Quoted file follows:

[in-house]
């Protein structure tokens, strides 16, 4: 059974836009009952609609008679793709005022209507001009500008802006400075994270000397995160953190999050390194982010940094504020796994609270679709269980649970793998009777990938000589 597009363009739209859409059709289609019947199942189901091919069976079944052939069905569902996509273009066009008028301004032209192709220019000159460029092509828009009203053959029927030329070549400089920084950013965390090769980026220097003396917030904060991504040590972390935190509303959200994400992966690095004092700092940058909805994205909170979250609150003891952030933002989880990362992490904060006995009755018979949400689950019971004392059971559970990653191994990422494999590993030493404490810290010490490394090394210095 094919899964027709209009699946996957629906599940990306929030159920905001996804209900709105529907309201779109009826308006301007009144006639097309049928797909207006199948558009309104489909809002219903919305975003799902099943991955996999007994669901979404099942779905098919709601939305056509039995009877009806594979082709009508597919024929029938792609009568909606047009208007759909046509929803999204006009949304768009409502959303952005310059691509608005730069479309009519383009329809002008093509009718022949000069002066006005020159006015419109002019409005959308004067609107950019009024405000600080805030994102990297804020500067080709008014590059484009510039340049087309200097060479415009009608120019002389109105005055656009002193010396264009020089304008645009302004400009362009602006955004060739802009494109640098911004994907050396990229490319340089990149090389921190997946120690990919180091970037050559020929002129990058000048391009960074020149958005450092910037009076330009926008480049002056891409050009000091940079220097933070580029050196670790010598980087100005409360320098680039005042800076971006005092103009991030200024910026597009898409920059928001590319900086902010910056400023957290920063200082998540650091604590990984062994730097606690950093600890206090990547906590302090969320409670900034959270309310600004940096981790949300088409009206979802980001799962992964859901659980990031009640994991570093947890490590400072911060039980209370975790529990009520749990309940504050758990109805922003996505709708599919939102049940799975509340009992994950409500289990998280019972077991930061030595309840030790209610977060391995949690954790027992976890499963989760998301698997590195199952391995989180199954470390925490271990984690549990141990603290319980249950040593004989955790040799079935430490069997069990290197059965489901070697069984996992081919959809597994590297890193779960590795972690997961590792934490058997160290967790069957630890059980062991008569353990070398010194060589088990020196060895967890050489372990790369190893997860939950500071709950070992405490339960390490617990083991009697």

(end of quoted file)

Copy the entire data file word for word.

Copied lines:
[in-house]
């Protein structure tokens, strides 16, 4: 059974836009009952609609008679793709005022209507001009500008802006400075994270000397995160953190999050390194982010940094504020796994609270679709269980649970793998009777990938000589 597009363009739209859409059709289609019947199942189901091919069976079944052939069905569902996509273009066009008028301004032209192709220019000159460029092509828009009203053959029927030329070549400089920084950013965390090769980026220097003396917030904060991504040590972390935190509303959200994400992966690095004092700092940058909805994205909170979250609150003891952030933002989880990362992490904060006995009755018979949400689950019971004392059971559970990653191994990422494999590993030493404490810290010490490394090394210095 094919899964027709209009699946996957629906599940990306929030159920905001996804209900709105529907309201779109009826308006301007009144006639097309049928797909207006199948558009309104489909809002219903919305975003799902099943991955996999007994669901979404099942779905098919709601939305056509039995009877009806594979082709009508597919024929029938792609009568909606047009208007759909046509929803999204006009949304768009409502959303952005310059691509608005730069479309009519383009329809002008093509009718022949000069002066006005020159006015419109002019409005959308004067609107950019009024405000600080805030994102990297804020500067080709008014590059484009510039340049087309200097060479415009009608120019002389109105005055656009002193010396264009020089304008645009302004400009362009602006955004060739802009494109640098911004994907050396990229490319340089990149090389921190997946120690990919180091970037050559020929002129990058000048391009960074020149958005450092910037009076330009926008480049002056891409050009000091940079220097933070580029050196670790010598980087100005409360320098680039005042800076971006005092103009991030200024910026597009898409920059928001590319900086902010910056400023957290920063200082998540650091604590990984062994730097606690950093600890206090990547906590302090969320409670900034959270309310600004940096981790949300088409009206979802980001799962992964859901659980990031009640994991570093947890490590400072911060039980209370975790529990009520749990309940504050758990109805922003996505709708599919939102049940799975509340009992994950409500289990998280019972077991930061030595309840030790209610977060391995949690954790027992976890499963989760998301698997590195199952391995989180199954470390925490271990984690549990141990603290319980249950040593004989955790040799079935430490069997069990290197059965489901070697069984996992081919959809597994590297890193779960590795972690997961590792934490058997160290967790069957630890059980062991008569353990070398010194060589088990020196060895967890050489372990790369190893997860939950500071709950070992405490339960390490617990083991009697």